Xylitol and Your Pet

Xylitol poisoning can start within 20 minutes and kill your dog without immediate veterinarian care! Every second counts!!Signs of poisoning include:

Xylitol, a naturally occurring plant-based alcohol and an artificial sweetener widely used to sweeten many candies, mints, chewing gums and other foods and drugs, is fast-becoming one of the most hazardous additives to foods that can sicken and cause the death of your beloved pet. Most at risk pets are dogs, cats, cows, goats, rabbits. Rats and horses experience little to no increase in insulin release or change in blood sugar levels after consuming products with Xylitol.

Xylitol poses a serious poisoning risk to dogs and other pets even in miniscule amounts. Xylitol can stimulate a dog's pancreas to secrete insulin, which can lead to sudden loss of blood sugar levels and subsequent loss of coordination, seizure and liver failure.

Xylitol containing productsPictured in this collage are 12 products that contain Xylitol. There are many more! But, here, you can see Jello ready-to-eat and instant boxed puddings, Activia yogurt, Altoids cough drops, Trident and Orbit chewing gum, Nicorette and Chiclets gum, Crest White Strips tooth whitening product, jelly beans, assorted diabetic jams and jellies. This is just a sampling to alert you to suspect that any sugar-free product might contain Xylitol. Click on the photo for a larger view of the products.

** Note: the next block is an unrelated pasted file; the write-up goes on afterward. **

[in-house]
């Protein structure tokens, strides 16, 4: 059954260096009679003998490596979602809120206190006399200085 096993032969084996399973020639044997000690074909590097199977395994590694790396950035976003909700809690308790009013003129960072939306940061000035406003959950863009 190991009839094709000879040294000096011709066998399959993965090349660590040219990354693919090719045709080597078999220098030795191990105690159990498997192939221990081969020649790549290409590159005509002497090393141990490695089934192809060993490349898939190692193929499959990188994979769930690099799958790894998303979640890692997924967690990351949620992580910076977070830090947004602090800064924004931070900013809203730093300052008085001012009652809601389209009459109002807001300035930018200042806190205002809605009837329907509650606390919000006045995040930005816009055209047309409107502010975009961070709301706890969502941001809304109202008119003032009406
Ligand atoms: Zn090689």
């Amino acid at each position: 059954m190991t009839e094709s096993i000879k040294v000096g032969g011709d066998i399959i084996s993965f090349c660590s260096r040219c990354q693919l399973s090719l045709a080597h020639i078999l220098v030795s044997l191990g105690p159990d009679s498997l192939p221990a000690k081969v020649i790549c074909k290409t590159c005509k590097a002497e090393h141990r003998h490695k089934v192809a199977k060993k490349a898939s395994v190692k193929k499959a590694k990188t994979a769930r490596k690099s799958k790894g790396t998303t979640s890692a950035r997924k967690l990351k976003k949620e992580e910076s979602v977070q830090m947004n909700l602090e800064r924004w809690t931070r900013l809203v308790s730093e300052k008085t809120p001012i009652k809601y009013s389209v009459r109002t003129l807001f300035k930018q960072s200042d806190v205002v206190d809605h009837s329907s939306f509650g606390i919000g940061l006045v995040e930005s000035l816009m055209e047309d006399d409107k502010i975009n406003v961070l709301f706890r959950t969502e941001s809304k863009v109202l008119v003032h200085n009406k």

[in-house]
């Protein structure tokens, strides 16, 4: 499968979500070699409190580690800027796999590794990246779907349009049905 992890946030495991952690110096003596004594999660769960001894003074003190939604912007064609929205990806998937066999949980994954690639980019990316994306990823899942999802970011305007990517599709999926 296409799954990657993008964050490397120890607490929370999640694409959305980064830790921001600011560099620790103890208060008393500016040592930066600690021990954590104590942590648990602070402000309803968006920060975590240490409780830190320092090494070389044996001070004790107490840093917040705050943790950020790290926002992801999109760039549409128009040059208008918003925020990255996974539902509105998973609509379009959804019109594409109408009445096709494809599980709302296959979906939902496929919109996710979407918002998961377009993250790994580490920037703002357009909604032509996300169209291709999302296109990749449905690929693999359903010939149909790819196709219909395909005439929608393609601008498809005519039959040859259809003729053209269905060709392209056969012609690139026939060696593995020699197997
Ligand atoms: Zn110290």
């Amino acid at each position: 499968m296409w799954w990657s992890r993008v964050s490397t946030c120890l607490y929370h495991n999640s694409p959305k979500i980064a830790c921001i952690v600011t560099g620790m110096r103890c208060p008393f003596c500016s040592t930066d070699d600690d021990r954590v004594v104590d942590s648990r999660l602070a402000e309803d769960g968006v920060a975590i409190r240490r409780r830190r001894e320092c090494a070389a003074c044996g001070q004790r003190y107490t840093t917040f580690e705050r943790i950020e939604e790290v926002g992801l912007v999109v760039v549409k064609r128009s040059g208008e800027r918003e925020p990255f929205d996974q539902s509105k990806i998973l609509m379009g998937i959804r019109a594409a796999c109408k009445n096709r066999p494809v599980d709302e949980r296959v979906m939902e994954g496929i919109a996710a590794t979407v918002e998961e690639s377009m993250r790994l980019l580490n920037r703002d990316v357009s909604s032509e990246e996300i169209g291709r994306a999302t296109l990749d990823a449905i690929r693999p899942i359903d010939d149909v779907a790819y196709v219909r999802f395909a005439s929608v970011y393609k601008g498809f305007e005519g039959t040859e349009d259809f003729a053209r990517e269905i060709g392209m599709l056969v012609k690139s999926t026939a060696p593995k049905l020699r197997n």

Other commonly used products that can contain Xylitol are:

The challenging problem with Xylitol is that it is typically considered a "proprietary ingredient" by many companies, therefore they are not required to list its inclusion on ingredient lists.

Xylitol is used under a number of different names such as

If you suspect your pet has ingested any food or product containing Xylitol contact your veterinarian immediately.

Post the ASPCA Poison Control Centre Hotline 1-(888)-426-4435 close to your telephone. If you have to call the hotline the service will be billed to your credit card by the New York State ASPCA. I recently had to use this service for one of my cat's that jumped into our freshly Lysol-prepped toilet. Our local veterinary emergency clinic advised that I would have to contact this poison control centre before they would take my pet for observation or treatment. Visit the ASPCA Poison Control Centre website at http://www.aspca.org/pet-care/animal-poison-control.

Look around your house and see if you have any Xylitol-containing products. What did you find?

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